Action Learning

Despite falling SAT scores and employers reporting that high-school grads can't run the cash register, researchers, educators, and parents each have some pieces of the puzzle of how children learn best. But somehow, all these experts don’t always share what they know.

Consider the power of playful learning. While research shows that unstructured play promotes attention and critical thinking skills and exercise can reduce stress and help prevent obesity, some schools are dropping recess and cutting back on playtime. At home, some parents equate playtime with wasted time, even though imaginative play, like planning and holding a pretend tea party, helps children practice social conversation and completing tasks in order.

How do we change their minds? That's the task the Learning Resources Network, or L_rn, has taken on. Its first big project was the highly successful Ultimate Block Party in New York's Central Park last fall; event planners expected a few thousand families and instead drew more than 50,000. Even The New York Times took notice, albeit a few months later. Local leaders repeated its success recently in Toronto, and on Sunday afternoon, Oct. 2, Baltimore Public Schools will host the third party, on Rash field in Baltimore's Inner Harbor.

“We want to share the science," said Roberta Michnick Golinkoff of the University of Delaware during a forum on the project on Wednesday. "We know how kids learn best; it’s out there, it’s not a secret anymore.”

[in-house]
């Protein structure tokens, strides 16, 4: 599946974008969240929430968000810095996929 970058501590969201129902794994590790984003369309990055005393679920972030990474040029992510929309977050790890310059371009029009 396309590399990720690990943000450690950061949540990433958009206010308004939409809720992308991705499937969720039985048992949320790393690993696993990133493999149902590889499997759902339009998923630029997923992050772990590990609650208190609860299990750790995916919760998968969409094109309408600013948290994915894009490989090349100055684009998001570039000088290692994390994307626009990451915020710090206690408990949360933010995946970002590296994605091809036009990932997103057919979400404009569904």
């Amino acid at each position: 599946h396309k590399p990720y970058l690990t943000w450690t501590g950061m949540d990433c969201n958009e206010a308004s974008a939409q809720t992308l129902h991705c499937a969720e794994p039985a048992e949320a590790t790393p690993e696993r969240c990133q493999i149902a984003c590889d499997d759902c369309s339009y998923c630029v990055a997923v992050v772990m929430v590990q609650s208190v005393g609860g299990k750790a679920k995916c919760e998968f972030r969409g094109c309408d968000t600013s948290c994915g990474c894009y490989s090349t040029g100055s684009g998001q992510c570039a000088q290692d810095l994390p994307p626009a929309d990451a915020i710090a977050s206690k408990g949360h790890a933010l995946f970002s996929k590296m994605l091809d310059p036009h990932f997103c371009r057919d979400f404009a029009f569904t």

This four-minute video from last year tells their story, from problems to solutions:

"We want to show the science of learning through play," said L-rn's Publisher Susan Magsamen of Johns Hopkins University during a forum on Wednesday. The Ultimate Block Party is an application of these principles in the real world, and next month the group will launch an application in the virtual world, the Web portal l-rn.com.

Even though I'm not a kid anymore, I'm planning to go to the party in Baltimore. Learning is lifelong, after all. And, as I wrote for the Baltimore magazine Urbanite back in 2006, many of us, of all ages, could use more play in our lives.

— Nicky Penttila

One response

  1. Here, here! Crawling, running, jumping, riding a big wheel — all promote large muscle growth and coordination. Coloring, painting, building with blocks, playing with a puzzle — refine muscles further until fine motor coordination allows a child’s eye muscles to sweep a page. And when that happens you’re ready to read. Free play with lots of time for pretend and imagination is actually teaching our children to read. Pair that with reading a story to your child every day and you’ve given your child the tools (s)he needs to blossom.

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